"We didn't do anything magic," said Amber Crist, program development director at Cabin Creek Health Systems. "We gave the patients good care management and more frequent contact, and - this is important - we taught them ways to improve their own health from day to day."

In 18 months, the patients' ER visits were reduced by 60 percent and hospital visits by 49 percent, according to CAMC records.

"We showed it can be done here," Crist said.

The 1,200 patients had tough problems: diabetes, obesity, poverty, heart disease, arthritis, and depression. "Many also deal with things that push health care way down the priority list," Crist said. "The truck breaks down, there's nobody to watch the kids, they don't have the rent, their mother moved in because she can't pay her rent."

How did they get those results? They:

• Worked as a team. Nurses and aides showed patients how to do things at home that kept their blood pressure and sugar down, for instance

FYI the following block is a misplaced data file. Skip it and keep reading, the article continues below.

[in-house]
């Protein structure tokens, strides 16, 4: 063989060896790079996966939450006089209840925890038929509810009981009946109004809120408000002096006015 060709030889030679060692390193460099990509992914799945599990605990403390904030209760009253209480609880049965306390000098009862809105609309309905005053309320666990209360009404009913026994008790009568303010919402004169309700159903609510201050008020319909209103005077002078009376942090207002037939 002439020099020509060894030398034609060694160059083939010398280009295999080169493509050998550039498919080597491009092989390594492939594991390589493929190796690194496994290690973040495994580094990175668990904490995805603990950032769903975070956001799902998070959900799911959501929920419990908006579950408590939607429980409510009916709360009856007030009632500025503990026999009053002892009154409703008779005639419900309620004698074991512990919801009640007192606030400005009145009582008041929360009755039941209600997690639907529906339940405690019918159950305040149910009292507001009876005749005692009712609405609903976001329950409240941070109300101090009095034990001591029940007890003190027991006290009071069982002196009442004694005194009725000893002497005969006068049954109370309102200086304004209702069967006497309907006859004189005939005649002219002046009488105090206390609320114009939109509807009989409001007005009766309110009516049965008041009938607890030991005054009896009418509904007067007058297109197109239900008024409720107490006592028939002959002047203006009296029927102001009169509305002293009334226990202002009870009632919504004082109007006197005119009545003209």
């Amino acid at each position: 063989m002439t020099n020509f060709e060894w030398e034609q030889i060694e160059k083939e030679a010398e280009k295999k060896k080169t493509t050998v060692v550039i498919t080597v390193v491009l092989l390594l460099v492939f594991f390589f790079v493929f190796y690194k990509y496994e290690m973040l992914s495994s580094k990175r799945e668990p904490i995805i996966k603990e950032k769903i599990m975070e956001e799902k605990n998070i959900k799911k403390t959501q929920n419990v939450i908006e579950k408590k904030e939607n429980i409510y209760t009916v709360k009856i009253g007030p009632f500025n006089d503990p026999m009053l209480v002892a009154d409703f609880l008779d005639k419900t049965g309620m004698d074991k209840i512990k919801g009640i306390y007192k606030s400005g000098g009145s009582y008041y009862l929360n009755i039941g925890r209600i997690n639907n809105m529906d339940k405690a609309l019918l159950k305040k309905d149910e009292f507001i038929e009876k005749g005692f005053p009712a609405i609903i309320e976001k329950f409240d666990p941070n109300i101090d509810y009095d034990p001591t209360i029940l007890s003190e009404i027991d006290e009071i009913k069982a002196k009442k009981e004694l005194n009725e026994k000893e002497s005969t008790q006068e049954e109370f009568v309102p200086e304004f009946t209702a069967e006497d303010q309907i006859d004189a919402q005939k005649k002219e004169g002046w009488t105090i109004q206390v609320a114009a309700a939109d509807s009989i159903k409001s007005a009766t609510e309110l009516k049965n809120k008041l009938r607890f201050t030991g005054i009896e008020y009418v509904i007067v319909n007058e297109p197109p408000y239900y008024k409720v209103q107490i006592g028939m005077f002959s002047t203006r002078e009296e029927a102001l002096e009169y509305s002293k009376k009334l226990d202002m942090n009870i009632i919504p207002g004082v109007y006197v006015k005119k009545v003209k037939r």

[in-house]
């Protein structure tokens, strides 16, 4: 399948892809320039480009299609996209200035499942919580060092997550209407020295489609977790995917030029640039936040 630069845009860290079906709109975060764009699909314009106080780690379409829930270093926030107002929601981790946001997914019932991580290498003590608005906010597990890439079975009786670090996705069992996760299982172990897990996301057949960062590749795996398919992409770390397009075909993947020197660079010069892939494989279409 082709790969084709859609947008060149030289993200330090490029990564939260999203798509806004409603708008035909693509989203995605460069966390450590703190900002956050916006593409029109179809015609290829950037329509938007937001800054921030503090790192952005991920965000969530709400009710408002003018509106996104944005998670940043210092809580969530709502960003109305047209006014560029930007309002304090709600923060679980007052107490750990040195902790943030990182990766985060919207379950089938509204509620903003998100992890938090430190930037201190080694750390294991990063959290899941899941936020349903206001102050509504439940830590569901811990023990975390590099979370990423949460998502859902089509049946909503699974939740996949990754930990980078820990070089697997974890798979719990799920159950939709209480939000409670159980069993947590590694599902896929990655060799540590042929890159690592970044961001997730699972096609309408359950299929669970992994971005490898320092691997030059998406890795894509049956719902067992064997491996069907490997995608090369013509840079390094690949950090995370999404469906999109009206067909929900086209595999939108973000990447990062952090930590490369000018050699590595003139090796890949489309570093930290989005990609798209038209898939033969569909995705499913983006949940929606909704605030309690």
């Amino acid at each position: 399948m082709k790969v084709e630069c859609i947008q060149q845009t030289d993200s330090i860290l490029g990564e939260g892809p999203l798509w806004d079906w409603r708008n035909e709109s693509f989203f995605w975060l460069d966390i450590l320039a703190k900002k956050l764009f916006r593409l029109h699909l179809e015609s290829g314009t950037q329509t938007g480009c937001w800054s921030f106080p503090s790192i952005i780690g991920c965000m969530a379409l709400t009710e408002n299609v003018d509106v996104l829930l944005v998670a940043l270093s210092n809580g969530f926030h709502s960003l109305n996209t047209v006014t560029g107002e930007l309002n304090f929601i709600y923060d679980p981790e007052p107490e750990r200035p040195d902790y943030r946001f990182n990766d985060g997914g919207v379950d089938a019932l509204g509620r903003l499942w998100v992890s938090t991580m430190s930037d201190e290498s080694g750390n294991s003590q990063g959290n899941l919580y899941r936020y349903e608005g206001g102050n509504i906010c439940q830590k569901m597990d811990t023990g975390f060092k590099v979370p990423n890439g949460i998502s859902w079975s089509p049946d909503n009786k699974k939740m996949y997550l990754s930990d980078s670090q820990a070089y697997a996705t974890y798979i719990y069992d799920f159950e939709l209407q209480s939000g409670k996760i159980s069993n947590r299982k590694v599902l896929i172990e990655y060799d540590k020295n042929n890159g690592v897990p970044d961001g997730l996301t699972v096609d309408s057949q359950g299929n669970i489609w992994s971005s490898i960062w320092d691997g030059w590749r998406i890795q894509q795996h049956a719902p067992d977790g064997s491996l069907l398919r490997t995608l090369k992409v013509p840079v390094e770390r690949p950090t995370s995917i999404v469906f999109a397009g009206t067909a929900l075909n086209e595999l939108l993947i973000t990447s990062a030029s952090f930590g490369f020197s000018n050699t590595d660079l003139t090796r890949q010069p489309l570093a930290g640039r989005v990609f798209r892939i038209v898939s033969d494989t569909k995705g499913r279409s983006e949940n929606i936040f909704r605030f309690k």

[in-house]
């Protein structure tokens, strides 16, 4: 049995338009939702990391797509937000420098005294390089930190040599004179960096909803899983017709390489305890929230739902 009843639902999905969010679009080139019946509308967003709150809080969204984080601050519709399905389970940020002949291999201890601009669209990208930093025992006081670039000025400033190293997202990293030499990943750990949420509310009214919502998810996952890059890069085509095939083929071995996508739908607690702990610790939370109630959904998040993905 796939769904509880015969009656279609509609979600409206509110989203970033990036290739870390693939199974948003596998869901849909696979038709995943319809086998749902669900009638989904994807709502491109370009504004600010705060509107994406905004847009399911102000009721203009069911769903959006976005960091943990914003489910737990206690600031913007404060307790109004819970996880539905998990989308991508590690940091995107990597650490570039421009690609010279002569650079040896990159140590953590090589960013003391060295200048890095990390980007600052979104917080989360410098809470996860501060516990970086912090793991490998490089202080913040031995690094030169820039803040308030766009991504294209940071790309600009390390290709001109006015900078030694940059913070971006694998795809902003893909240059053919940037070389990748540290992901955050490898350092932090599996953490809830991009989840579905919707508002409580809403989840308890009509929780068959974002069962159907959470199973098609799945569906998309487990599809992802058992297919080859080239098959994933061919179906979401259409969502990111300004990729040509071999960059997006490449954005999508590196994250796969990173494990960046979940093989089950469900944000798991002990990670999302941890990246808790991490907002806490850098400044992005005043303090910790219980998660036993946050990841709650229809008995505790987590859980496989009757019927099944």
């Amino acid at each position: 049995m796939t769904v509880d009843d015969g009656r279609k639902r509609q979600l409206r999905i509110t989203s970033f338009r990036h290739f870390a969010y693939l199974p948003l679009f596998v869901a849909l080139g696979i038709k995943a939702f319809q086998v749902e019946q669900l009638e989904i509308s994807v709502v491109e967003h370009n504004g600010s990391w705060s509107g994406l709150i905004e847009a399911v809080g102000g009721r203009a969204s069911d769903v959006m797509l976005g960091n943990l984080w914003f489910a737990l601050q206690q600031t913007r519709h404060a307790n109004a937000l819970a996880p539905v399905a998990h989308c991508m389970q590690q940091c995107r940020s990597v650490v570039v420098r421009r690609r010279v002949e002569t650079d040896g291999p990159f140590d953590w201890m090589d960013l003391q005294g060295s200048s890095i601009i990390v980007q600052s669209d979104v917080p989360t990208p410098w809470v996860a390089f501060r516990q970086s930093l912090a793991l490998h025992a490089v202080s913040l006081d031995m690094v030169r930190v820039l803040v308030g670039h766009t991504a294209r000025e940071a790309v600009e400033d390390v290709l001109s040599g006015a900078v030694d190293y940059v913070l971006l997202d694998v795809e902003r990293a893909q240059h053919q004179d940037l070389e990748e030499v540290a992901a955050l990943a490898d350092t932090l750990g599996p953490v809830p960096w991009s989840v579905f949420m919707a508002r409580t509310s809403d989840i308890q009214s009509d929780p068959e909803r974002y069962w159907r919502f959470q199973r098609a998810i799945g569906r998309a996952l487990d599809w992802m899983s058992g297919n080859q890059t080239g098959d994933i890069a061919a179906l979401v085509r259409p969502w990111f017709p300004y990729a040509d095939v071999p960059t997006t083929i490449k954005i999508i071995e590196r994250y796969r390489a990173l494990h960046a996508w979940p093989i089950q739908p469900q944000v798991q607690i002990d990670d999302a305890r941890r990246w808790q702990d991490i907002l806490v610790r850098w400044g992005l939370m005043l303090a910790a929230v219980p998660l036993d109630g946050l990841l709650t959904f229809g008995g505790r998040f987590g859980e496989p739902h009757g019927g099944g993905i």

• Helped the patient set do-able, concrete goals for exercise, eating and medical maintenance.

• Called periodically between visits for a friendly how's-it-going chat. "Patients take your advice more willingly if they know you care," Crist said.

• Made sure patients used equipment like asthma inhalers correctly.

• Checked medicines to make sure they were up-to-date, not conflicting and being taken correctly. "That was a biggie," Crist said.

• Provided dieticians, depression counselors or drug counselors if needed.

• Got help for practical problems like transportation or child care or a ramp for their home.

• Exchanged medical records by computer with hospitals when necessary.

• Followed up immediately when a patient left a hospital

Most importantly, Medicaid gave each center money to hire a care manager. "That was the key," Crist said. "That's the part we usually can't afford." After the care team and patient agree on a health plan, the manager tracks it.

Medicaid wants to do the same thing statewide for complex patients. "We think there are dramatic savings to be had in this model," Becker said. "Considerable national research says it works." North Carolina saved $1.6 billion in the first five years of a similar program.

"I want to be paying for improved health outcomes, not just for services," Atkins said. "That means paying for prevention. As it is now, people just bill us, and we pay."